|Artist's Life Date / Bio Data
||Known primarily as a painter of portraits, conversation pieces and theatrical subjects, Zoffany was born in Frankfurt, Germany, the son of an architect and court cabinet maker. He enjoyed court patronage throughout his career. Upon completion of his apprenticeship, he made the first of two trips to Rome in 1750, studying with the portrait painter Masucci.
Zoffany arrived in England around 1760 and worked for some time as a drapery painter in the studio of Benjamin Wilson (1721-88), a minor portraitist. His career in England was established when the actor-manager David Garrick became his first major English patron. Zoffany painted four conversation pieces of the Garrick household in 1762, as well as numerous theatrical pictures which brought him to the attention of the public and, more importantly, Queen Charlotte, who became his patron.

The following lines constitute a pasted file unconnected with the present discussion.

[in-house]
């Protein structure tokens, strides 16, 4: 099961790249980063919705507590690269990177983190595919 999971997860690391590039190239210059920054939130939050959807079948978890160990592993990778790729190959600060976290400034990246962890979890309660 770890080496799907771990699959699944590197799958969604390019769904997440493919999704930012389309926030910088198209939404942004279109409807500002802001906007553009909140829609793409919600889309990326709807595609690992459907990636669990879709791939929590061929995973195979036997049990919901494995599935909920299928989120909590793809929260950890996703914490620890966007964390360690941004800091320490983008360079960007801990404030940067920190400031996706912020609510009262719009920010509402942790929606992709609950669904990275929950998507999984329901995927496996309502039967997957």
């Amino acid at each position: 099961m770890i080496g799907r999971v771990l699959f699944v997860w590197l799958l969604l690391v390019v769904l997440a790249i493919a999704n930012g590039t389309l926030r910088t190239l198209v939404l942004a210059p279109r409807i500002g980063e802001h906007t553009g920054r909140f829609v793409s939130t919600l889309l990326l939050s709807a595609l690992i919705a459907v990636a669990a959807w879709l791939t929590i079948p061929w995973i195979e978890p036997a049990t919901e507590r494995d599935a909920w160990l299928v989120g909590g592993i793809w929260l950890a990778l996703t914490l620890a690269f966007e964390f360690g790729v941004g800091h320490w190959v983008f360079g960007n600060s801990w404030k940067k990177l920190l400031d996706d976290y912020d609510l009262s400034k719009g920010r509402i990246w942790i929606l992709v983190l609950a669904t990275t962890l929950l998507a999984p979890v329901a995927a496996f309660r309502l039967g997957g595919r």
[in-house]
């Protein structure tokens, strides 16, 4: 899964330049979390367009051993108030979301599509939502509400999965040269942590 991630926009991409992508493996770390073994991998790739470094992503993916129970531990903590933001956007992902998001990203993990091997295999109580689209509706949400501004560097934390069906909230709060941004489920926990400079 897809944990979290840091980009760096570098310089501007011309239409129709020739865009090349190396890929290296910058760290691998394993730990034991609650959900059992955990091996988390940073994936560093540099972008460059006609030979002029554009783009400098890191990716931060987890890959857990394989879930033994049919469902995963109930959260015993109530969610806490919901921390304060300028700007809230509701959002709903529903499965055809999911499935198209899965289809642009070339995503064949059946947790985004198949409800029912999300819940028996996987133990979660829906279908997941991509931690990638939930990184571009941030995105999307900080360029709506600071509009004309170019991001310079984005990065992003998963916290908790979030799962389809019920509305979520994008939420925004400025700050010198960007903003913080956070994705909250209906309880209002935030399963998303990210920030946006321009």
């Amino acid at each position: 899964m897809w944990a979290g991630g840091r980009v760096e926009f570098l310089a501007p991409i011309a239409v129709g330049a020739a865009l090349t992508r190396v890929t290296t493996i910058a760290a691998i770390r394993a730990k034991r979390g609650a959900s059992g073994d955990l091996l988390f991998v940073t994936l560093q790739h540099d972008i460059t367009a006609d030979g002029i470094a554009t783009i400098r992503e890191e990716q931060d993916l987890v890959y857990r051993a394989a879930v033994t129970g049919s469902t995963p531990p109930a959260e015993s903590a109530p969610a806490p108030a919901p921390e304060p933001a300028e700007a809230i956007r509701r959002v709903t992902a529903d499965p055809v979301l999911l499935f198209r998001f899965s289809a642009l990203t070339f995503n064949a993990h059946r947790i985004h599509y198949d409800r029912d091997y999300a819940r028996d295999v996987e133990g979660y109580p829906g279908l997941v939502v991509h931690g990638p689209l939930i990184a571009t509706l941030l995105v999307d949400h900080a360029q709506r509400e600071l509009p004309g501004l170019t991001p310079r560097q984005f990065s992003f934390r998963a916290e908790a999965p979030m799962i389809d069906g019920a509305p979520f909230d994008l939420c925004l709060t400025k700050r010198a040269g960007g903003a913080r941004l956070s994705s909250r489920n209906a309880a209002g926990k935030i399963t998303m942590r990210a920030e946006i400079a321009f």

Zoffany exhibited at the Society of Artists from 1762 to 1769. He was nominated by George III for membership in the Royal Academy in 1769, exhibiting there from 1770 to 1800. Between 1772 and 1778 he worked primarily in Florence, where he painted The Interior of the Tribuna at Florence (Royal Collection). He returned to London in 1779 but, after a falling out with the King and Queen over his Tribuna, went to India in 1783, remaining there until 1789. He died at his home at Strand-on-the-Green and is buried in Kew Churchyard near London.